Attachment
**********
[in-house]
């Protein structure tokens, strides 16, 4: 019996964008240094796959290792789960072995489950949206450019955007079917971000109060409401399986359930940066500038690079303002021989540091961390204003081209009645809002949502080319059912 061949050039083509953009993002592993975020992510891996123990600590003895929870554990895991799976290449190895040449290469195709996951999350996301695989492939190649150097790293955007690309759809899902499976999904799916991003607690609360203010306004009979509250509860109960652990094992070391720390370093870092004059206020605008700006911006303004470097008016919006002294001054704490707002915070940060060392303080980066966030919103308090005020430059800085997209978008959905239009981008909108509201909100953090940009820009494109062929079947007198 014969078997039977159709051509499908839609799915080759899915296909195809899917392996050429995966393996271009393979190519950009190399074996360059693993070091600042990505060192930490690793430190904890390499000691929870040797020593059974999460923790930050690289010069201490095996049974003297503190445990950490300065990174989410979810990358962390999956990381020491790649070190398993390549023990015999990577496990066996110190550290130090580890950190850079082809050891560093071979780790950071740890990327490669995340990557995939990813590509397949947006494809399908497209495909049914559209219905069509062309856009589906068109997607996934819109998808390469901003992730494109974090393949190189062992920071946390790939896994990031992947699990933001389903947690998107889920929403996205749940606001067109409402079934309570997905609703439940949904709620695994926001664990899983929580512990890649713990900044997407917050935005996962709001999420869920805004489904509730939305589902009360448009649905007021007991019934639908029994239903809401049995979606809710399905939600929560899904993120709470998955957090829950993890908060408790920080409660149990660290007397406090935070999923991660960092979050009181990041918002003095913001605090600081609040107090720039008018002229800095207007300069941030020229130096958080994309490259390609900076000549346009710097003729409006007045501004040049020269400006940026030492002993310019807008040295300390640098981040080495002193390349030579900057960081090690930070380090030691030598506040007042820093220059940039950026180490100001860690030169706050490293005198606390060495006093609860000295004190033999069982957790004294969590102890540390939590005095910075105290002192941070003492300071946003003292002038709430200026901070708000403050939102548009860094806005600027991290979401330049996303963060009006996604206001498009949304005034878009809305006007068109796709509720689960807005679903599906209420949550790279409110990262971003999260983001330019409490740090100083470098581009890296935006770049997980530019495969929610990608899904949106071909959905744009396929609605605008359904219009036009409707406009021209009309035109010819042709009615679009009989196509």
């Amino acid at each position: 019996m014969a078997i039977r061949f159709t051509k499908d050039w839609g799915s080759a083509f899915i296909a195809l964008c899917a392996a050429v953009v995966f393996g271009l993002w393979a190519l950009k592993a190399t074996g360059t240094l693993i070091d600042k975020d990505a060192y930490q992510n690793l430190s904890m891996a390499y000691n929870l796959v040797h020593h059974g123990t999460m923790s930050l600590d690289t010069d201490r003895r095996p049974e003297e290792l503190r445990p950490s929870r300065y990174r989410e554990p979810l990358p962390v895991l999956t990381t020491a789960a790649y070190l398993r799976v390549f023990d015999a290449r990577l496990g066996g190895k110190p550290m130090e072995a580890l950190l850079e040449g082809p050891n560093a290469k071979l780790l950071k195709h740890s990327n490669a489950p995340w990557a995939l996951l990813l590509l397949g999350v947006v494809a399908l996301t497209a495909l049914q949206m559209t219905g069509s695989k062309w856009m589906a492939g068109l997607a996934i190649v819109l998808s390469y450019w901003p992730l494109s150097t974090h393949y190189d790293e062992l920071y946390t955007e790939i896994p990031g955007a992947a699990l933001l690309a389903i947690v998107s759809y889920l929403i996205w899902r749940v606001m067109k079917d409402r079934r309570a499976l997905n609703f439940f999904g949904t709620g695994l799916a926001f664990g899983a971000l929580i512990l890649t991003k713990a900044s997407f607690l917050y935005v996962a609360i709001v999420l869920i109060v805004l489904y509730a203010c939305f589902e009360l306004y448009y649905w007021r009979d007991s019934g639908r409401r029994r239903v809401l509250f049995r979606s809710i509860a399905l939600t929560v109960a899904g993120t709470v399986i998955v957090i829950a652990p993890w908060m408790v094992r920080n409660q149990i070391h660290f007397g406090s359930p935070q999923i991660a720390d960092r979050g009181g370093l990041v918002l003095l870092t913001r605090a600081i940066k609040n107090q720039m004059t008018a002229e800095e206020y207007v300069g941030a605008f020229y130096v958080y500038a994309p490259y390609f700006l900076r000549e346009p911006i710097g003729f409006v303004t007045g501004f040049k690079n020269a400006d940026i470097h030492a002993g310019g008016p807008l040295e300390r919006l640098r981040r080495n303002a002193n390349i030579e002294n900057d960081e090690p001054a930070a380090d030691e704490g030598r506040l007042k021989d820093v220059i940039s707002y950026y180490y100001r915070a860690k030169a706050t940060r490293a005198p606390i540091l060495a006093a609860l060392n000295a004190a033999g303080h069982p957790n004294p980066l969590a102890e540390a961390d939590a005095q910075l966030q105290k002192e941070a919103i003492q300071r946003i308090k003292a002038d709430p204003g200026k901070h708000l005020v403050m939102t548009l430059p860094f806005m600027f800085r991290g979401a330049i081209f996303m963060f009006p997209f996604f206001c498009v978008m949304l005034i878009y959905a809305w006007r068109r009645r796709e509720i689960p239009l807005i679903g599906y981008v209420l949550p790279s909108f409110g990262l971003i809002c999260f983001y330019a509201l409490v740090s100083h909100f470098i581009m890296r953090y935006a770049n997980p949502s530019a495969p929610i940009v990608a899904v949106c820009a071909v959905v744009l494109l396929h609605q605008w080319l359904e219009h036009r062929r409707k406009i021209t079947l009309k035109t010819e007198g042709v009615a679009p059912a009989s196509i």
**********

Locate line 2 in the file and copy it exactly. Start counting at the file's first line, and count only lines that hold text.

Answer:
């Protein structure tokens, strides 16, 4: 019996964008240094796959290792789960072995489950949206450019955007079917971000109060409401399986359930940066500038690079303002021989540091961390204003081209009645809002949502080319059912 061949050039083509953009993002592993975020992510891996123990600590003895929870554990895991799976290449190895040449290469195709996951999350996301695989492939190649150097790293955007690309759809899902499976999904799916991003607690609360203010306004009979509250509860109960652990094992070391720390370093870092004059206020605008700006911006303004470097008016919006002294001054704490707002915070940060060392303080980066966030919103308090005020430059800085997209978008959905239009981008909108509201909100953090940009820009494109062929079947007198 014969078997039977159709051509499908839609799915080759899915296909195809899917392996050429995966393996271009393979190519950009190399074996360059693993070091600042990505060192930490690793430190904890390499000691929870040797020593059974999460923790930050690289010069201490095996049974003297503190445990950490300065990174989410979810990358962390999956990381020491790649070190398993390549023990015999990577496990066996110190550290130090580890950190850079082809050891560093071979780790950071740890990327490669995340990557995939990813590509397949947006494809399908497209495909049914559209219905069509062309856009589906068109997607996934819109998808390469901003992730494109974090393949190189062992920071946390790939896994990031992947699990933001389903947690998107889920929403996205749940606001067109409402079934309570997905609703439940949904709620695994926001664990899983929580512990890649713990900044997407917050935005996962709001999420869920805004489904509730939305589902009360448009649905007021007991019934639908029994239903809401049995979606809710399905939600929560899904993120709470998955957090829950993890908060408790920080409660149990660290007397406090935070999923991660960092979050009181990041918002003095913001605090600081609040107090720039008018002229800095207007300069941030020229130096958080994309490259390609900076000549346009710097003729409006007045501004040049020269400006940026030492002993310019807008040295300390640098981040080495002193390349030579900057960081090690930070380090030691030598506040007042820093220059940039950026180490100001860690030169706050490293005198606390060495006093609860000295004190033999069982957790004294969590102890540390939590005095910075105290002192941070003492300071946003003292002038709430200026901070708000403050939102548009860094806005600027991290979401330049996303963060009006996604206001498009949304005034878009809305006007068109796709509720689960807005679903599906209420949550790279409110990262971003999260983001330019409490740090100083470098581009890296935006770049997980530019495969929610990608899904949106071909959905744009396929609605605008359904219009036009409707406009021209009309035109010819042709009615679009009989196509």